Do you want users to verify email addresses before submitting a WordPress form? Do you want email verification without user registration?
Approximate read-time: 5 minutes
Sometimes you just don't want to invite everyone to the party. Requiring email verification to unlock access to forms is one way to ensure only verified users can see a form.
This isn't something you'd do to all your contact forms, but if you want users to register for an invite-only event, you'd need to make sure that only the invited users can access your registration form.
In many cases, it is essential to ensure form submissions come from legitimate users.
Email verification can be triggered automatically when a new user is registered on your WordPress site. If you create user accounts with your WordPress forms, you can block other forms from logged-out users. Quick and simple.
In this quick guide, we'll show you how you can ensure only valid form entries by verifying email addresses in WordPress. Once the setup is complete, you'll have a WordPress form that can only be completed after an email address has been verified. Let's dive in!
👉 Read more: 7 Best WordPress Email Marketing Plugins
Verify email address without registration
Although this isn't a built-in feature in Formidable Forms, our WordPress form builder is quite dynamic. With a few tweaks, you'll be able to verify user email addresses in any WordPress form you choose!
If you haven't settled on a complete WordPress form building solution for your WordPress site, now is the time! We offer a 14-day money-back guarantee. In theory, you could try out Formidable, follow this guide, and get your money back immediately if you don't like the results.
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Here are the basic steps we'll take in this how-to guide:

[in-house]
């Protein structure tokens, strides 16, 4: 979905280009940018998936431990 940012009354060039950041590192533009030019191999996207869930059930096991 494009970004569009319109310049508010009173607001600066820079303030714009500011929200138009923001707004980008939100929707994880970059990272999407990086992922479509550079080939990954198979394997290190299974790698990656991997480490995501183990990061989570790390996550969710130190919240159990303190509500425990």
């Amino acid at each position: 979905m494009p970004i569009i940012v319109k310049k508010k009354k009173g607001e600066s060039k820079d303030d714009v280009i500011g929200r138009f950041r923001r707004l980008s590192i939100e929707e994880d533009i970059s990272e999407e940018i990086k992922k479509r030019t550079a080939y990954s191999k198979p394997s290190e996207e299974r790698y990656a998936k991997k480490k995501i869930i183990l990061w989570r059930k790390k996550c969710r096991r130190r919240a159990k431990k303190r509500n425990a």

- Create the email verification form
- Use a View to hide form B (unless email is verified)
- Add a verification link in the email message
Step 1: Create the email verification form
First, create a form to request the user's email address. This form can be short and sweet, without extra details. My form asks for an email address with a confirmation field. That's it.
This initial form displays a success message to instruct the user to check their inbox and confirm the email address.
Step 2: Use a View to hide form B (unless the email is verified)
Form B should only be visible to users who have verified their email address via Form A. To achieve this, place the shortcode for form B inside a View. Use filtering to hide it from non-verified users.
- Set the View to show a "Single Entry" from Form A.
- I'll keep it simple, with only the shortcode for Form B in the Content box.
- Add two filters so the View Content (Form B) will only be visible if both the Entry Key and Email Address match an entry in Form A. Add default=1 to the filters so if the url is tampered with, that filter will not be ignored.
If the page is loaded directly without clicking on the link in the email, these filters will return "No Entries" and hide the form. The security of this system is greatly increased by combining the random (and not publicly visible) entry key with the email address.
Modify the default "No Entries" message to include the shortcode for Form A or a link to it. This tells visitors who may arrive at the page directly, that they must confirm their email address before proceeding.
Step 3: Add a verification link in the email message
When an email address is submitted in Form A, the verification email is triggered. The email message needs to contain a link to the View created in step 2.
I'm going to create this link using the guide to create a custom search. Pass both the entry key and email address to match the filters included in the View. You can use any form values you'd like as long as you add matching filters in the View.
When the link in the verification email is clicked, the View matches the data in the URL to an entry in Form A. When it finds a match, the form is visible!
So that's it! Three simple steps to create a form that can only be completed after email verification. Have you used similar methods to verify users who aren't logged in? Let us know in the comments below.
For more WordPress tips, guides, and how-to's, keep it locked to the Formidable blog. See you next time!